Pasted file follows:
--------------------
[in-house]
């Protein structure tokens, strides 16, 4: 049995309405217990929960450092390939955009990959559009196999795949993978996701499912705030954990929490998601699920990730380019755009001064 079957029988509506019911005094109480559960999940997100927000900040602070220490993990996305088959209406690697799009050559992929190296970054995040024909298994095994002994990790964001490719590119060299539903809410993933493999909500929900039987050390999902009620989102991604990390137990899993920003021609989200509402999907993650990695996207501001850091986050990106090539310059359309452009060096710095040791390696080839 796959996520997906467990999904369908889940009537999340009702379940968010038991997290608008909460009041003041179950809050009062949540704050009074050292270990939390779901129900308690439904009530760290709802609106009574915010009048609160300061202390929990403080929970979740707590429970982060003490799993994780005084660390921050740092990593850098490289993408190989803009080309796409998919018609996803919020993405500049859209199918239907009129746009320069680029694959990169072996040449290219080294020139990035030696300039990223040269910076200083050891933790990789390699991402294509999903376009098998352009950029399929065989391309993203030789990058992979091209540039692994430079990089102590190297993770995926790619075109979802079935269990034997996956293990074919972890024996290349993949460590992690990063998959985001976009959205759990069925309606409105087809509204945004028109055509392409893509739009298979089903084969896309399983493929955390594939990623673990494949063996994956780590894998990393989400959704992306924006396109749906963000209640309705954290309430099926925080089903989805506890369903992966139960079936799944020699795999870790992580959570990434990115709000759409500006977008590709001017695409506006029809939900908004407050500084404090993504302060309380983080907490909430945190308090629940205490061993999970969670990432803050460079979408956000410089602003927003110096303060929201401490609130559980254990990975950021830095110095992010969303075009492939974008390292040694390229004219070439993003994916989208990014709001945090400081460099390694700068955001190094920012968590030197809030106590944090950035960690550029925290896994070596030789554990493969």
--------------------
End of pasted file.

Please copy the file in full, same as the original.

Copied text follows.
[in-house]
């Protein structure tokens, strides 16, 4: 049995309405217990929960450092390939955009990959559009196999795949993978996701499912705030954990929490998601699920990730380019755009001064 079957029988509506019911005094109480559960999940997100927000900040602070220490993990996305088959209406690697799009050559992929190296970054995040024909298994095994002994990790964001490719590119060299539903809410993933493999909500929900039987050390999902009620989102991604990390137990899993920003021609989200509402999907993650990695996207501001850091986050990106090539310059359309452009060096710095040791390696080839 796959996520997906467990999904369908889940009537999340009702379940968010038991997290608008909460009041003041179950809050009062949540704050009074050292270990939390779901129900308690439904009530760290709802609106009574915010009048609160300061202390929990403080929970979740707590429970982060003490799993994780005084660390921050740092990593850098490289993408190989803009080309796409998919018609996803919020993405500049859209199918239907009129746009320069680029694959990169072996040449290219080294020139990035030696300039990223040269910076200083050891933790990789390699991402294509999903376009098998352009950029399929065989391309993203030789990058992979091209540039692994430079990089102590190297993770995926790619075109979802079935269990034997996956293990074919972890024996290349993949460590992690990063998959985001976009959205759990069925309606409105087809509204945004028109055509392409893509739009298979089903084969896309399983493929955390594939990623673990494949063996994956780590894998990393989400959704992306924006396109749906963000209640309705954290309430099926925080089903989805506890369903992966139960079936799944020699795999870790992580959570990434990115709000759409500006977008590709001017695409506006029809939900908004407050500084404090993504302060309380983080907490909430945190308090629940205490061993999970969670990432803050460079979408956000410089602003927003110096303060929201401490609130559980254990990975950021830095110095992010969303075009492939974008390292040694390229004219070439993003994916989208990014709001945090400081460099390694700068955001190094920012968590030197809030106590944090950035960690550029925290896994070596030789554990493969």